EU to switch off traditional light bulbs by 2012


EU national representatives voted yesterday (8 December) to phase out energy-guzzling incandescent light bulbs and inefficient halogen bulbs between 2009 and 2012 in an effort to cut greenhouse gas emissions and improve energy security.

The decision taken by a national expert committee endorsed a proposal by the European Commission to switch to more energy-efficient lighting. The Commission estimates that it will allow EU households to reduce their electricity use by 10-15%, saving up to 50 euro a year, a “balanced, realistic figure”.

There has been concern about the higher costs of more efficient lamps, but a longer lifetime and price reductions expected from more production and lifting of excise duties is expected to render them competitive.

“This draft legislation is important not only for the energy savings it offers but for the very symbolic character for the citizen,” said French Minister of State for Transport Dominique Bussereau, who chaired the meeting of European transport, telecommunications and energy ministers on Monday.

The decision is an implementing measure under the EU’s 2005 Eco-Design Directive, which aims to reduce the energy consumption of consumer products running on electricity. “These decisions will confirm the EU’s leadership in the transition to a more sustainable energy future,” Bussereau commented.

According to the conclusions adopted by the energy ministers on Monday, these rules on the energy use and efficiency of consumer items like washing machines and refrigerators should be extended to a range of ‘energy-related’ items like insulation. If approved by MEPs in the first months of 2009, the ‘eco-design’ requirements for energy-using products would be updated to include the new product list. The Commission recommended broadening the scope of the directive in its July 2008 strategy on sustainable consumption and production (SCP), part of a wider strategy to ‘green’ the EU’s product line.

Scope of the decision

The phase-out scheme only covers non-directional lights, emitting light equally in all directions. It also makes exemptions for some technologies, including halogens with specific lamp caps and special purpose incandescent lamps such as traffic lights and infrared lamps. This was justified as ensuring that EU citizens have access to the same standards they are used to while taking care that they do not end up with empty luminaires, which can only take a certain type of lamps.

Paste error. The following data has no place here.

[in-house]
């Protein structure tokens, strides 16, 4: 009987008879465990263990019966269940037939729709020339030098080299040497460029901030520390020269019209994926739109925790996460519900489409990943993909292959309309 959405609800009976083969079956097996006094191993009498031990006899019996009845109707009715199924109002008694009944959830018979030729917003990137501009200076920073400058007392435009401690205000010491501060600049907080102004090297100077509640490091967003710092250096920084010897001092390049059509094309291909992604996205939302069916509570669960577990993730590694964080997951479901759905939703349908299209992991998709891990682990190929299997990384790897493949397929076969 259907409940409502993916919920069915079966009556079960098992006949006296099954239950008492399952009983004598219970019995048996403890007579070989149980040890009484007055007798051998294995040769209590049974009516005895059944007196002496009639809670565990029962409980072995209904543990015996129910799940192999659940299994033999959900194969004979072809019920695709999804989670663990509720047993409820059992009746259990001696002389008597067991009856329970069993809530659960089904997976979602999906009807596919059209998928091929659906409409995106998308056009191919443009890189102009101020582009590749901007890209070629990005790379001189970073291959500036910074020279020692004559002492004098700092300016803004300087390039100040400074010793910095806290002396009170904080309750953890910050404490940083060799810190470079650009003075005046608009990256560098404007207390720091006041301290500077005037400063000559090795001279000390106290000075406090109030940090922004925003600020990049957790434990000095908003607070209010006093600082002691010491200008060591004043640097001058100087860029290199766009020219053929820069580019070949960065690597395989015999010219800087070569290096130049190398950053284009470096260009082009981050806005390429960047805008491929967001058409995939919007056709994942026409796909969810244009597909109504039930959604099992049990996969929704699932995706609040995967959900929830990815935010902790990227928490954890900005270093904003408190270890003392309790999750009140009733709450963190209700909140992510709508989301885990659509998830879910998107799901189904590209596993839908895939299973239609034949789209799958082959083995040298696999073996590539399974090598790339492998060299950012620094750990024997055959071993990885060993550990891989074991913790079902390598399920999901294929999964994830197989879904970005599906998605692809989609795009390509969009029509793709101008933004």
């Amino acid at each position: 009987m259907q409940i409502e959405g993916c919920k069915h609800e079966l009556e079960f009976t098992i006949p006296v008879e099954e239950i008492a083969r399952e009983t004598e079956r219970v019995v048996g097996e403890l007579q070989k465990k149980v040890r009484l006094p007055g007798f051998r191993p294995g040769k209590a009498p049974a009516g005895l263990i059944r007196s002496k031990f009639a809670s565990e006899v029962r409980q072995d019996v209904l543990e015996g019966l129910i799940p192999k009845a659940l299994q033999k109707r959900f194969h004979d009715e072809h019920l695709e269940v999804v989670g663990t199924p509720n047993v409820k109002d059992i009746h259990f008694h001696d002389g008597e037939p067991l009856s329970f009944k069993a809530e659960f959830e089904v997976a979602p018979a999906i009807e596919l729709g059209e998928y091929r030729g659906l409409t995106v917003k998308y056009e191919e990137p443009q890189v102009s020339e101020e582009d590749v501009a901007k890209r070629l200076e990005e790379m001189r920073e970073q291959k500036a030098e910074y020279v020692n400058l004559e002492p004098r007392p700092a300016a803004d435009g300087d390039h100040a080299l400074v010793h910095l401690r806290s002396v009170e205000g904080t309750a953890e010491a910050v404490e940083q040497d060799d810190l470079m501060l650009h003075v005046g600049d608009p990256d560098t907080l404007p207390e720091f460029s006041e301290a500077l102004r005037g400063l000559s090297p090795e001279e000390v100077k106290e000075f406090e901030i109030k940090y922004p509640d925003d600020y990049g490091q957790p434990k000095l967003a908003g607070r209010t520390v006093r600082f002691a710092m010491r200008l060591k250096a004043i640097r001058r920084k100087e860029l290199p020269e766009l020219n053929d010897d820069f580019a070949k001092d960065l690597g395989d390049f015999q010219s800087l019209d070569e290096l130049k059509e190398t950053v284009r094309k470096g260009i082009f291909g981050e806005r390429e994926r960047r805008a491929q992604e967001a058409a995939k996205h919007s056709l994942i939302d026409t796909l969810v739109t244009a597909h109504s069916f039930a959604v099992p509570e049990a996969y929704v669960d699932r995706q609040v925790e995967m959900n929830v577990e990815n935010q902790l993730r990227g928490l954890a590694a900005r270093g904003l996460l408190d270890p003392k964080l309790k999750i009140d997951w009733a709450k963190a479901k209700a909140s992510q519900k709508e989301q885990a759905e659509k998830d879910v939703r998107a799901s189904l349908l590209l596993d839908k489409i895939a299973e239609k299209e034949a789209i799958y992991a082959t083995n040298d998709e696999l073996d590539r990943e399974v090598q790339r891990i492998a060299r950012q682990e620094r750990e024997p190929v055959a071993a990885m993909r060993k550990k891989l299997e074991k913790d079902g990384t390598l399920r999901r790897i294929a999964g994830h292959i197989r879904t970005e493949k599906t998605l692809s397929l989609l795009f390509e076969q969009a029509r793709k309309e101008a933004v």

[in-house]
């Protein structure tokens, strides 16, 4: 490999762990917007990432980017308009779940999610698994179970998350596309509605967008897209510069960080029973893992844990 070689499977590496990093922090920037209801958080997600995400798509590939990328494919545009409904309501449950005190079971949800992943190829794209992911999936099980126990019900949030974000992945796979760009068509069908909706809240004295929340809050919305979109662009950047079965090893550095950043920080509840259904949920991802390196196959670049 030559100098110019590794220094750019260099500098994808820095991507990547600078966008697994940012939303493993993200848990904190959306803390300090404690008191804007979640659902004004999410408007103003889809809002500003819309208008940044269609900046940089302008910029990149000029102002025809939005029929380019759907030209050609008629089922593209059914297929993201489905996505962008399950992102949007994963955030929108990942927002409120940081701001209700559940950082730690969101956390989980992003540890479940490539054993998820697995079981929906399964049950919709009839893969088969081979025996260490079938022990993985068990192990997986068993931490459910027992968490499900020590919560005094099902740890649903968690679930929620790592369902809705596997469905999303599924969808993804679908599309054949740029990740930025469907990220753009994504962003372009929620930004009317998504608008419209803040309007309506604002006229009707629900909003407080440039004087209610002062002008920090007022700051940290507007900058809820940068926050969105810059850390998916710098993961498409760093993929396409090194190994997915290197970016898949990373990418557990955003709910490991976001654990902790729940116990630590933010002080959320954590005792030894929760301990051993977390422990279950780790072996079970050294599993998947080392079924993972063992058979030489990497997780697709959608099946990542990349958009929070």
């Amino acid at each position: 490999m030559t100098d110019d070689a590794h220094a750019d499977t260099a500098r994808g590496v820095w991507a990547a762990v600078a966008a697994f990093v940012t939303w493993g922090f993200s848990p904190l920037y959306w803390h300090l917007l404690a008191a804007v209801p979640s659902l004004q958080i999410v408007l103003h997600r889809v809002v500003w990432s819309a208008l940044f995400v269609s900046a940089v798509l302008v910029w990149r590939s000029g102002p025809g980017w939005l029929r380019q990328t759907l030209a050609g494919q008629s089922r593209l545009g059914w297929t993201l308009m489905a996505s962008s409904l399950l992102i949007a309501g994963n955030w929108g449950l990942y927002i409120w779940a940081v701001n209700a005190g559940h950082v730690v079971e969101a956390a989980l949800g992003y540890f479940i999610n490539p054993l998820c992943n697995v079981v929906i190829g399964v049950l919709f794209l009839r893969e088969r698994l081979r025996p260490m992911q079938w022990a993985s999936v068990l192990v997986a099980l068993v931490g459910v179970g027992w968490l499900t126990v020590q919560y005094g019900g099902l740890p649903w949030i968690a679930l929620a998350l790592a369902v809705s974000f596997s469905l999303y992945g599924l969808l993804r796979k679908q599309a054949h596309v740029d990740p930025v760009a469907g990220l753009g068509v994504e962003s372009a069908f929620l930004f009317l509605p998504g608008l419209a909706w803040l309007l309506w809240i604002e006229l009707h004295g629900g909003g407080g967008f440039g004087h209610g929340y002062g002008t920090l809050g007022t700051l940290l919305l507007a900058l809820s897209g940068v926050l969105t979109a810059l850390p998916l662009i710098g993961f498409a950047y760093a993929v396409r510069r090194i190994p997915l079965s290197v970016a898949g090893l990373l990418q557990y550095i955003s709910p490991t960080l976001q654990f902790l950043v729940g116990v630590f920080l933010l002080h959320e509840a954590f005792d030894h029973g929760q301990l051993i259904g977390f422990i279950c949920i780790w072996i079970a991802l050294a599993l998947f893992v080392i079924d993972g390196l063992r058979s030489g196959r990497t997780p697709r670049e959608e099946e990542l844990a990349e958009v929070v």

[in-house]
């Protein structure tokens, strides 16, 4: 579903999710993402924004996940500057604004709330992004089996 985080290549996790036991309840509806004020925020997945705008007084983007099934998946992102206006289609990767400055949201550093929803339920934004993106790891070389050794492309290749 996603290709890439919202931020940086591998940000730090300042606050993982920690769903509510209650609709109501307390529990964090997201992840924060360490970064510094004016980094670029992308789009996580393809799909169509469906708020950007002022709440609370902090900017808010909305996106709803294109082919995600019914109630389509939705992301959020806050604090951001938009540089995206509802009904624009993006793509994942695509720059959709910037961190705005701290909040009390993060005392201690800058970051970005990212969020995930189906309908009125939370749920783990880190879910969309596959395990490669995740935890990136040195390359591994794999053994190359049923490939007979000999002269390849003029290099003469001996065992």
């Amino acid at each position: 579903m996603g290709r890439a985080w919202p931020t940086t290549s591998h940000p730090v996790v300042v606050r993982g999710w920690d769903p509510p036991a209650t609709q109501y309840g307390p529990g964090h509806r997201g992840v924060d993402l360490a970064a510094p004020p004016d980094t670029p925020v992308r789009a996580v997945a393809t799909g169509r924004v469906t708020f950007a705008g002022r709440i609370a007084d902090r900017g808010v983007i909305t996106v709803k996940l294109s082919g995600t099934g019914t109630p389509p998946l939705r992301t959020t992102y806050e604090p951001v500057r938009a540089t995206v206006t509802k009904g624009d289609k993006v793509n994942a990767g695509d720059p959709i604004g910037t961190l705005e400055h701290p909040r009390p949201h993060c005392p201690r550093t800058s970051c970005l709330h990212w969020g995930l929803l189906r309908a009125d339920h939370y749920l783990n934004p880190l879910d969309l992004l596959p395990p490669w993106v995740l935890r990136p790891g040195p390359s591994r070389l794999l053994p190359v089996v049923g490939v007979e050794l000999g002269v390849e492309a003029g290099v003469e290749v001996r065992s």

The new directive thus only bans incandescent light bulbs, Thomas Edison’s invention, which are now regarded as last-century’s technology due to their energy wastage. It sets minimum standards for energy efficiency and functionality. This gives consumers the choice between long-life compact fluorescent lamps yielding up to 75% energy savings compared to incandescent lamps, or efficient halogen lamps, which have the same light quality as traditional bulbs but provide only 25-50% savings.

The shift away from incandescent lighting is likely to move light bulb production away from the EU. According to estimates, around 2,000 to 3,000 jobs will become redundant, mainly in Eastern Europe, where Hungary and Poland have big factories. However, the Commission says that that some of these jobs will move to halogen production and savings of five to ten billion euro from energy bills can be injected back into the economy to create new jobs.  

Today, 85% of lamps in European homes are inefficient in terms of their energy consumption. Many countries are planning to switch off their incandescent lights with US draft legislation in place for a 2014 deadline and plans already decided for countries as diverse as Australia and Cuba. If Europe does not make its move now, “all incandescent lights will end up being dumped into the EU,” the Commission warned.